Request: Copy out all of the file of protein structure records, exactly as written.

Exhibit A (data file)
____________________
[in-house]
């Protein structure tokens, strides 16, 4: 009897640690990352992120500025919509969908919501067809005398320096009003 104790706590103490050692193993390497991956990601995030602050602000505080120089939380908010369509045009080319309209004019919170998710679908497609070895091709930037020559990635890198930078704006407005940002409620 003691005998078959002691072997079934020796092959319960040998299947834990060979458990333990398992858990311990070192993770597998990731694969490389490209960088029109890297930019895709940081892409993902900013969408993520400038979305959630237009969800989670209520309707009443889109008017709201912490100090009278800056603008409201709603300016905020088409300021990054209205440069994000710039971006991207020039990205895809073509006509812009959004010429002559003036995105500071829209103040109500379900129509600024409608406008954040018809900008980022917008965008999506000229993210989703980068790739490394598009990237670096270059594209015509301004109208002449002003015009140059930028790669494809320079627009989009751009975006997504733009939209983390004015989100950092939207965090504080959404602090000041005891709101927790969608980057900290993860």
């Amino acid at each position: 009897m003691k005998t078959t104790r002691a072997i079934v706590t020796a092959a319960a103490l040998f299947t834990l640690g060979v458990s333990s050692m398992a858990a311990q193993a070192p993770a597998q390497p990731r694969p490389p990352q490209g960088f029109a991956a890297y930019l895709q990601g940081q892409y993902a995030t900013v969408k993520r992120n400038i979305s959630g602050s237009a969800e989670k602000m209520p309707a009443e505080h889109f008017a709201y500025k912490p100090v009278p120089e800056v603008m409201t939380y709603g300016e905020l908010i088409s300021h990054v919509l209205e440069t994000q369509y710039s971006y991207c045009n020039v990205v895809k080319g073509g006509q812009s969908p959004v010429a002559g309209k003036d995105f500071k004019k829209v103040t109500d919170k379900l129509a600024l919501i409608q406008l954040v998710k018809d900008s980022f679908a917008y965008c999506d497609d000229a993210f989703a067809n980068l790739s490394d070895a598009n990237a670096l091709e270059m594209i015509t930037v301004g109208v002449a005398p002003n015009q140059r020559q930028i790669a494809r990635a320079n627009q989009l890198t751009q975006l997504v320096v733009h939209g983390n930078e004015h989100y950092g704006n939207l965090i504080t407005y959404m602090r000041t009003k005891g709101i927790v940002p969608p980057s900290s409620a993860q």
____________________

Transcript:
[in-house]
């Protein structure tokens, strides 16, 4: 009897640690990352992120500025919509969908919501067809005398320096009003 104790706590103490050692193993390497991956990601995030602050602000505080120089939380908010369509045009080319309209004019919170998710679908497609070895091709930037020559990635890198930078704006407005940002409620 003691005998078959002691072997079934020796092959319960040998299947834990060979458990333990398992858990311990070192993770597998990731694969490389490209960088029109890297930019895709940081892409993902900013969408993520400038979305959630237009969800989670209520309707009443889109008017709201912490100090009278800056603008409201709603300016905020088409300021990054209205440069994000710039971006991207020039990205895809073509006509812009959004010429002559003036995105500071829209103040109500379900129509600024409608406008954040018809900008980022917008965008999506000229993210989703980068790739490394598009990237670096270059594209015509301004109208002449002003015009140059930028790669494809320079627009989009751009975006997504733009939209983390004015989100950092939207965090504080959404602090000041005891709101927790969608980057900290993860």
């Amino acid at each position: 009897m003691k005998t078959t104790r002691a072997i079934v706590t020796a092959a319960a103490l040998f299947t834990l640690g060979v458990s333990s050692m398992a858990a311990q193993a070192p993770a597998q390497p990731r694969p490389p990352q490209g960088f029109a991956a890297y930019l895709q990601g940081q892409y993902a995030t900013v969408k993520r992120n400038i979305s959630g602050s237009a969800e989670k602000m209520p309707a009443e505080h889109f008017a709201y500025k912490p100090v009278p120089e800056v603008m409201t939380y709603g300016e905020l908010i088409s300021h990054v919509l209205e440069t994000q369509y710039s971006y991207c045009n020039v990205v895809k080319g073509g006509q812009s969908p959004v010429a002559g309209k003036d995105f500071k004019k829209v103040t109500d919170k379900l129509a600024l919501i409608q406008l954040v998710k018809d900008s980022f679908a917008y965008c999506d497609d000229a993210f989703a067809n980068l790739s490394d070895a598009n990237a670096l091709e270059m594209i015509t930037v301004g109208v002449a005398p002003n015009q140059r020559q930028i790669a494809r990635a320079n627009q989009l890198t751009q975006l997504v320096v733009h939209g983390n930078e004015h989100y950092g704006n939207l965090i504080t407005y959404m602090r000041t009003k005891g709101i927790v940002p969608p980057s900290s409620a993860q």